websites, and television).
action steps, determine timelines, and Ultimately, the completed facilities
Make sure outreach efforts are assign responsibilities for achieving its master plan should be submitted to the
inclusive enough to encompass a broad recommendations. It should then prioritize school board for approval.
spectrum of stakeholders. Use such Then the steering committee should
the recommendations, if this was not done
strategies as conducting workshops, take time to celebrate its accomplishments!
during Step 16.
hosting coffee hours, convening town
Finally, the committee should compile
meetings, conducting surveys in public
places, implementing phone trees,
creating speakers' bureaus, and hosting
a special website or listserv.
Develop a system for listening,
recording, and responding to people's
Consider engaging the services of
a media consultant to manage the
communications aspect of the planning
Keep in mind that the three primary
purposes of any communications plan
should be to create common understand-
ing, gather feedback to help identify
further improvement opportunities, and
build community consensus.
The completion and approval of a master
plan will normally lead to the preparation of
educational specifications, a final architec-
tural design, and construction plans and
specifications. The process of community
engagement should continue at each step.
64 SCHOOLS AS CENTERS OF COMMUNITY: A CITIZEN’S GUIDE FOR PLANNING AND DESIGN
STEP 18 ACTION CHECKLIST: Recognizing that it will take months or helping to devise creative solutions and
CREATING A MASTER PLAN years before construction work is completed, moving the construction project to
many steering committees choose to stay in completion.
Based upon the feedback received
place throughout the process.When they do, When occupancy of the completed
during the communications phase, make
their focus will naturally shift to the new project has been achieved at last, the steer-
necessary modifications to steering
and equally critical tasks of tracking ing committee should undertake one more
progress and assisting the school board in task: a retrospective examination of the
Priority rank the recommendations.
its implementation tasks. This is what hap- planning process. It should assess to what
Identify action steps and determine pened in Lincoln, California: extent the planning process has strength-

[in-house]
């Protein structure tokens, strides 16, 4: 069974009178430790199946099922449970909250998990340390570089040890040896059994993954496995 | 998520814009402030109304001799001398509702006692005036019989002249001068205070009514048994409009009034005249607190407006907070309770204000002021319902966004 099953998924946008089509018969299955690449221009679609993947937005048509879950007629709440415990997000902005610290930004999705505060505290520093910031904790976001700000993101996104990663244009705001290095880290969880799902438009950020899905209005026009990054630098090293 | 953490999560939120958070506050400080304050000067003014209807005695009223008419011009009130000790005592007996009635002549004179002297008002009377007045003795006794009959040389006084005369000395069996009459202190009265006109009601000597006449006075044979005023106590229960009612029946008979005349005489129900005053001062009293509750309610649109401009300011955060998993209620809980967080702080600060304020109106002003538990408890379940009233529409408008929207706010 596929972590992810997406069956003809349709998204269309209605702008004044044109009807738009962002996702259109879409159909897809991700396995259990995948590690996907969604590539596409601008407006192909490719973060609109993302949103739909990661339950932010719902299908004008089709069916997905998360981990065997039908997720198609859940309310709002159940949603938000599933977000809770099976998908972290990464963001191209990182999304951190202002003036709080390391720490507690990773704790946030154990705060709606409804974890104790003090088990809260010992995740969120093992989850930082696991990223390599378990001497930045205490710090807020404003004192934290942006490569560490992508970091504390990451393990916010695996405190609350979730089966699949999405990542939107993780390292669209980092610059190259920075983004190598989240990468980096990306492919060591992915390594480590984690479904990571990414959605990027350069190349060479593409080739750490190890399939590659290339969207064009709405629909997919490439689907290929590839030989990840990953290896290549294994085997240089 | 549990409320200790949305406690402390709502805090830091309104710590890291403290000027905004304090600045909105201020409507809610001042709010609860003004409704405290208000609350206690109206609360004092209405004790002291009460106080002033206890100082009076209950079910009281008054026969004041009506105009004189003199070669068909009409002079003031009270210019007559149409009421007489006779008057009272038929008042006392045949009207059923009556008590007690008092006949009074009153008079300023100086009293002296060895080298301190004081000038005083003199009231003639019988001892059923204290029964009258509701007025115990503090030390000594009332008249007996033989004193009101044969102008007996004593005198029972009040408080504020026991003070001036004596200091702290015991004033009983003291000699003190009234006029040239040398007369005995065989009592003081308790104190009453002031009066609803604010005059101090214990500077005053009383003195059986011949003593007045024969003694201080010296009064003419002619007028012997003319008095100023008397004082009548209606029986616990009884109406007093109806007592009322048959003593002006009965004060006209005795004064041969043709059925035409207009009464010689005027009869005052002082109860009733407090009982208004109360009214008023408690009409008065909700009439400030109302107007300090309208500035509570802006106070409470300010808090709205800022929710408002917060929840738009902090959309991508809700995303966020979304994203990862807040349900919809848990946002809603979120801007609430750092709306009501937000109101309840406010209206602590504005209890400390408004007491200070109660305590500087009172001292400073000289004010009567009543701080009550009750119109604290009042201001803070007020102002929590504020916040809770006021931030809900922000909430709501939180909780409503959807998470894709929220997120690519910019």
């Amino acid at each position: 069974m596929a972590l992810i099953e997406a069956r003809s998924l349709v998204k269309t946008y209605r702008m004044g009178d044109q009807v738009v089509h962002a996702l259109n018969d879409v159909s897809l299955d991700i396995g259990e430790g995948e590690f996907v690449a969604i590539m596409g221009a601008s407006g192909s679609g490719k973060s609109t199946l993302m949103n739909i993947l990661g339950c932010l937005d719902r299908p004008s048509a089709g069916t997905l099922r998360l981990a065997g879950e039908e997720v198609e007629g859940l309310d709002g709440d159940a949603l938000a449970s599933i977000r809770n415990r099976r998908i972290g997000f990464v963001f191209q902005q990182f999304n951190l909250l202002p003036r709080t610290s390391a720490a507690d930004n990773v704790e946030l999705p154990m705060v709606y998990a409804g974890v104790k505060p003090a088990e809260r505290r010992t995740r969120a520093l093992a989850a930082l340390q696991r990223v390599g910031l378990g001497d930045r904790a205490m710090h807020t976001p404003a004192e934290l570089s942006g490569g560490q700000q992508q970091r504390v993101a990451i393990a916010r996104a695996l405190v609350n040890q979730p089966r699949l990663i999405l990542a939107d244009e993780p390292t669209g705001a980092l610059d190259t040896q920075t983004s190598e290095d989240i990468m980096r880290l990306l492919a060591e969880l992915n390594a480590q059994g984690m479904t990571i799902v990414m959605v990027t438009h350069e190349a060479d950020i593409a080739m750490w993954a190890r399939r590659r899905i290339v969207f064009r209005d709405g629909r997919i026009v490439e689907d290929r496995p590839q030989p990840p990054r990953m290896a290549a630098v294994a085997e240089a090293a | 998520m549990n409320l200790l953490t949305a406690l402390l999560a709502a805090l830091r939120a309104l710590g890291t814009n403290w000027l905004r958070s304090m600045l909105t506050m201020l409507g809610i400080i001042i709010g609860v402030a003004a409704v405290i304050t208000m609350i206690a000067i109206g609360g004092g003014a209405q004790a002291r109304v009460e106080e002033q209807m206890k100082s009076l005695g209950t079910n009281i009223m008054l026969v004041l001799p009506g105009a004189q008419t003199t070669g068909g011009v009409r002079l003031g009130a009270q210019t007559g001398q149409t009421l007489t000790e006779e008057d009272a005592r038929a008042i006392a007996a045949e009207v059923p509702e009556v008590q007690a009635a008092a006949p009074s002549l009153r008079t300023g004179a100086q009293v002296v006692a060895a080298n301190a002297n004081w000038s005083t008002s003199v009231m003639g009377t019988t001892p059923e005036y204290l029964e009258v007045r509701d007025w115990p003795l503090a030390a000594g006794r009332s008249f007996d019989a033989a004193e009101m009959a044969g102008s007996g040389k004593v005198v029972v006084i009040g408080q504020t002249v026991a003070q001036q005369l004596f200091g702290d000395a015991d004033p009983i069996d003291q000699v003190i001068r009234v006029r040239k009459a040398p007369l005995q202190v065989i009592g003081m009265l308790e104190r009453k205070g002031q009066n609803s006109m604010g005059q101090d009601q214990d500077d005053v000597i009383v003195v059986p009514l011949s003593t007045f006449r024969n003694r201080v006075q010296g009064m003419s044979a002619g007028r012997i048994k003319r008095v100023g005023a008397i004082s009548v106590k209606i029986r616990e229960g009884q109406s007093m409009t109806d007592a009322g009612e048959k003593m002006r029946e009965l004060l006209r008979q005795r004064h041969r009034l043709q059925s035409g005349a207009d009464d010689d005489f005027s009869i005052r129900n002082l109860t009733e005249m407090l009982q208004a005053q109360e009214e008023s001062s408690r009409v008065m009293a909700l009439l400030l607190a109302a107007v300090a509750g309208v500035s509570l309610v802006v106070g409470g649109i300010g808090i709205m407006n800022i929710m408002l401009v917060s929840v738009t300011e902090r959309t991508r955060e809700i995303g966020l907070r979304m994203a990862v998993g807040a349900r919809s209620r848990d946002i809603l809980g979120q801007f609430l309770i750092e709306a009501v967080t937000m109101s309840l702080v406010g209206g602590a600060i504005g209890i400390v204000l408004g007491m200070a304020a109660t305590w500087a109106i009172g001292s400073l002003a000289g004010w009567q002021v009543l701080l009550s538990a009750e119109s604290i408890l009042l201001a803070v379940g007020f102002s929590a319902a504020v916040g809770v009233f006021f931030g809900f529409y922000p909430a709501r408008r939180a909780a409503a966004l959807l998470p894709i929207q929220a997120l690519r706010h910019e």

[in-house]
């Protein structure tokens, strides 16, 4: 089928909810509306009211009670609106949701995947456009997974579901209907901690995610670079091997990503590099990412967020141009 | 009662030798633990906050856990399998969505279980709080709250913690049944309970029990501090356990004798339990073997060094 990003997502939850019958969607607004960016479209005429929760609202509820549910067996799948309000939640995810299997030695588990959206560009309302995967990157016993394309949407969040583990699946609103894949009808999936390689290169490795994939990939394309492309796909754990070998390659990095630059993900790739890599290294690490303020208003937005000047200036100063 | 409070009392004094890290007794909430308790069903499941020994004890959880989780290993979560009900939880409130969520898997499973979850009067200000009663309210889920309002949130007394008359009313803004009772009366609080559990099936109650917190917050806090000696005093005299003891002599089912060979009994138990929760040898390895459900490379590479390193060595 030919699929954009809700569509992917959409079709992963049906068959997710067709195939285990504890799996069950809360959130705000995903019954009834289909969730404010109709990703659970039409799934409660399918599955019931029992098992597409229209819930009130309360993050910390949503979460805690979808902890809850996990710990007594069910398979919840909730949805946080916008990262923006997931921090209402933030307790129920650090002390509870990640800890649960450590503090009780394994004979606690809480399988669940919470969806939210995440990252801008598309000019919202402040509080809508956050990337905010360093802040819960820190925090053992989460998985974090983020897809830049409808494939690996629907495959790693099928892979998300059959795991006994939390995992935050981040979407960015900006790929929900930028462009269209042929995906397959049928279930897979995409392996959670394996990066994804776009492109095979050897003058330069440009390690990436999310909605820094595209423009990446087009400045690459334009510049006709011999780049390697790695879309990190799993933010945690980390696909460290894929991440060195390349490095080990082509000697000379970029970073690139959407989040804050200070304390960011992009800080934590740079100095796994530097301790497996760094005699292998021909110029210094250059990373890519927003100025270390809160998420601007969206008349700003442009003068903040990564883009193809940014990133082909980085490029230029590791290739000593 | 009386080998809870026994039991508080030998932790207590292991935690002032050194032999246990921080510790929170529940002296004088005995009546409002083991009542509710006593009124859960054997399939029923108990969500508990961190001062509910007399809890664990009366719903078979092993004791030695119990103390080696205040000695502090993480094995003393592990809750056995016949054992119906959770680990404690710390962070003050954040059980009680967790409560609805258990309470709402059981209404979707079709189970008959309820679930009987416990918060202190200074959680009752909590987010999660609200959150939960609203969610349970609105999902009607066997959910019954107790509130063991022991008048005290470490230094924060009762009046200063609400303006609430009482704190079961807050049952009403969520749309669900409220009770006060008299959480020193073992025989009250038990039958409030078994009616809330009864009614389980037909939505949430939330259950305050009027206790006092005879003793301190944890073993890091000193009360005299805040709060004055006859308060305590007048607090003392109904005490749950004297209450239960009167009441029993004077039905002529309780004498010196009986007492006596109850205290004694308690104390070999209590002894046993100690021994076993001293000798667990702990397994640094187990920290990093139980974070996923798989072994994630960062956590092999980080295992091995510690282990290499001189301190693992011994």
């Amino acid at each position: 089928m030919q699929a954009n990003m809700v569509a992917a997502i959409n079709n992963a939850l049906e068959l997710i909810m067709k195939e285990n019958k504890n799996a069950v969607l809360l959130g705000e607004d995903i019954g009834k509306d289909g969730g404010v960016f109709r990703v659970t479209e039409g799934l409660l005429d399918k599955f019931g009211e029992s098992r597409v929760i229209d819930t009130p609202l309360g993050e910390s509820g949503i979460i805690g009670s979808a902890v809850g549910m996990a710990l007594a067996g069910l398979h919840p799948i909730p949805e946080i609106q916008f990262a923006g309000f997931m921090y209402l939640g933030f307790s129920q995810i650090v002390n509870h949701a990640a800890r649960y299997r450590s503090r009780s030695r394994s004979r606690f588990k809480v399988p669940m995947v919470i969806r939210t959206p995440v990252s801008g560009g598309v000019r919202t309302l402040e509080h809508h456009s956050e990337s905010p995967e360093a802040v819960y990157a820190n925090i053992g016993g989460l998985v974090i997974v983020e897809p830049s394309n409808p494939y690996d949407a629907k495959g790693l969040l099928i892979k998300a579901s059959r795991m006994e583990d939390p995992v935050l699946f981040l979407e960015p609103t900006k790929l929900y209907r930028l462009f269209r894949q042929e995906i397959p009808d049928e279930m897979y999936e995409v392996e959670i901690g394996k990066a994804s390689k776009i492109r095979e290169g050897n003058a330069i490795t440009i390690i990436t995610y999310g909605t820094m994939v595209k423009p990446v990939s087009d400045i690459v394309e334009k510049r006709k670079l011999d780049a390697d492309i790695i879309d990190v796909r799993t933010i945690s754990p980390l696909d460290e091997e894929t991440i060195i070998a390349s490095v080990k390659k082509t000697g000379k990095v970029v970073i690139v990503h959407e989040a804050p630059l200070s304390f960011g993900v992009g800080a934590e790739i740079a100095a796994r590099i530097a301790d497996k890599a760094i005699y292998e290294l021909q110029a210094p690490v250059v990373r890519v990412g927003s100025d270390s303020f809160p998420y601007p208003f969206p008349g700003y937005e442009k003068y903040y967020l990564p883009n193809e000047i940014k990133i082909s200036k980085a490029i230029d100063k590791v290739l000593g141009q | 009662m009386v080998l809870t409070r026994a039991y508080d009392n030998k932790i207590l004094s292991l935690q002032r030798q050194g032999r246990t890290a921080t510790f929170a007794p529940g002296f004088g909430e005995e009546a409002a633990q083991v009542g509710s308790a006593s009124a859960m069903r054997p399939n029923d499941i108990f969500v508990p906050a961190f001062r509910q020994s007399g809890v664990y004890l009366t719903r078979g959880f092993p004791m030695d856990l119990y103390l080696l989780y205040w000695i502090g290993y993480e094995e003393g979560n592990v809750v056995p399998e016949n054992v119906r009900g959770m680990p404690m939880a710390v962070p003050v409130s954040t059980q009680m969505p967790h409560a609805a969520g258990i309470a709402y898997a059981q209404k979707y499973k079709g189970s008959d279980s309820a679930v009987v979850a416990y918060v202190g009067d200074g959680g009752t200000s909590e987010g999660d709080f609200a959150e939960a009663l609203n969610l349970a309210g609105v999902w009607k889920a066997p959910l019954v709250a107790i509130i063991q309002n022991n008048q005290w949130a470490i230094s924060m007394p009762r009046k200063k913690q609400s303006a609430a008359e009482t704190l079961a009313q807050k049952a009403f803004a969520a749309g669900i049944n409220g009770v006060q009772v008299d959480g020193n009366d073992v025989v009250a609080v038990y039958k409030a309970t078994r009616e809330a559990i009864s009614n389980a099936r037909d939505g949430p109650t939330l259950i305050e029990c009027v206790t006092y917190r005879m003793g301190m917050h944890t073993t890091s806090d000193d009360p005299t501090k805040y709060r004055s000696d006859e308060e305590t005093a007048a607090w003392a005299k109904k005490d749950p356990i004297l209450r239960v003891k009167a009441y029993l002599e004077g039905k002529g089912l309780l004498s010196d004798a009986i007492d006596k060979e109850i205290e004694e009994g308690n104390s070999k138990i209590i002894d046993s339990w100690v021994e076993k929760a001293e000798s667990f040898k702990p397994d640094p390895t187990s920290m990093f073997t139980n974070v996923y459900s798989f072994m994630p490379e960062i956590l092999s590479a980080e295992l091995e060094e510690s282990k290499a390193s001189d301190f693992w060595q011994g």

timelines, resources, and the assignment ened the community, wisely allocated
We knew it would take years to imple-
of responsibilities for achieving resources, and positively affected teaching
ment every recommendation on the
recommendations. master plan.... We decided to incorpo- and learning. Those engaged in planning
rate as a 501(c)(3) not-for-profit organ- have too often failed to address this
Draft a master plan.
ization. Before long, a local developer
question: What specific benefits resulted
Submit the master plan to the school gave us a parcel of 179 acres of land
worth about $1.8 million dollars. Next from the actions that were taken and the
district or other appropriate agencies
week we will hold a groundbreaking dollars that were spent?
for supplementary feasibility, cost, or
ceremony for an Outdoor Learning By documenting results, the steering
Environment (OLE) on that land, which
committee can evaluate its efforts, demon-
Edit the master plan and prepare it includes a Native American archeo-
logical site. We also have plans to strate accountability, and add to a growing
expand arts in the schools and child- body of knowledge that connects the facilities
Present the finalized master plan to care before and after school. We have planning process to favorable academic
the school board for approval. set up a subcommittee to focus on
outcomes and community growth.
grant writing to support these new
Celebrate the completion of a major ideas. Our job is to serve as community
STEP 19 ACTION CHECKLIST:
milestone in the planning process. support group for the school board.
Through our “Project Build” master IMPLEMENTING
planning process, we have developed a THE MASTER PLAN
deeper level of trust and empowered
STEP 19 each other to make things happen. We Determine how to maintain the
haven't abandoned our existing schools
Implementing just yet, but our plan is to keep the
community’s interest in bringing about
faithful implementation of the master plan.
the Master Plan planning process alive and continue to
search for opportunities to integrate Discuss with steering committee
our learning with the world around us.
Completing a master plan is a members what they might do during
cause for celebration because —Joanne Neft, President, the implementation phase, such as sup-
Western Placer Education Foundation,
the steering committee has port a bond campaign, develop school-
Western Placer School District,
accomplished its primary mission. Lincoln, California community partnerships, or participate
But implementing the plan—moving in an ongoing oversight effort.
from vision to action—will be its true test. Provided that funding is in place to imple-
Develop ways to assess the effect of
Exciting plans are not enough. The hard ment the community’s vision, the comple- the planning on academic outcomes,
work of the master plan will not be benefi- tion and approval of a master plan will resource allocation, and community
cial unless the plan is implemented. normally lead to the preparation of educa- growth.
Everyone involved in the planning process tional specifications, a final architectural
Give the plan time. Remember that
must understand that implementation design, and construction plans and specifi-
implementation will not happen
requires time, commitment, and oversight. cations. The process of community
engagement should continue at each step,
PART FOUR: MAKING IT HAPPEN 65